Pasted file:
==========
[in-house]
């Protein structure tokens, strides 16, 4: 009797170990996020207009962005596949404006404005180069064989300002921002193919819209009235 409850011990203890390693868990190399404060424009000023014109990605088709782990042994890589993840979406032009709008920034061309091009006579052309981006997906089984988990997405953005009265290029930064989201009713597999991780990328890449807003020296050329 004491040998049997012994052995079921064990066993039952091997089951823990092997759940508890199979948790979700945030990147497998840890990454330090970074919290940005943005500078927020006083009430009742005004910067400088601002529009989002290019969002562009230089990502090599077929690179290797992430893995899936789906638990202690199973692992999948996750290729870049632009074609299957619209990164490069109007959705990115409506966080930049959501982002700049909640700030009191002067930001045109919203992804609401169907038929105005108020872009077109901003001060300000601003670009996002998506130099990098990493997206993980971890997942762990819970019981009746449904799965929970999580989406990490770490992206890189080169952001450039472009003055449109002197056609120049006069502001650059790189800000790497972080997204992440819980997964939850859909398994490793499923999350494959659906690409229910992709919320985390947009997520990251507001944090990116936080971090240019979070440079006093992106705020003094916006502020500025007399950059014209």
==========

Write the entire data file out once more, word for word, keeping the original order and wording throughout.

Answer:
[in-house]
């Protein structure tokens, strides 16, 4: 009797170990996020207009962005596949404006404005180069064989300002921002193919819209009235 409850011990203890390693868990190399404060424009000023014109990605088709782990042994890589993840979406032009709008920034061309091009006579052309981006997906089984988990997405953005009265290029930064989201009713597999991780990328890449807003020296050329 004491040998049997012994052995079921064990066993039952091997089951823990092997759940508890199979948790979700945030990147497998840890990454330090970074919290940005943005500078927020006083009430009742005004910067400088601002529009989002290019969002562009230089990502090599077929690179290797992430893995899936789906638990202690199973692992999948996750290729870049632009074609299957619209990164490069109007959705990115409506966080930049959501982002700049909640700030009191002067930001045109919203992804609401169907038929105005108020872009077109901003001060300000601003670009996002998506130099990098990493997206993980971890997942762990819970019981009746449904799965929970999580989406990490770490992206890189080169952001450039472009003055449109002197056609120049006069502001650059790189800000790497972080997204992440819980997964939850859909398994490793499923999350494959659906690409229910992709919320985390947009997520990251507001944090990116936080971090240019979070440079006093992106705020003094916006502020500025007399950059014209």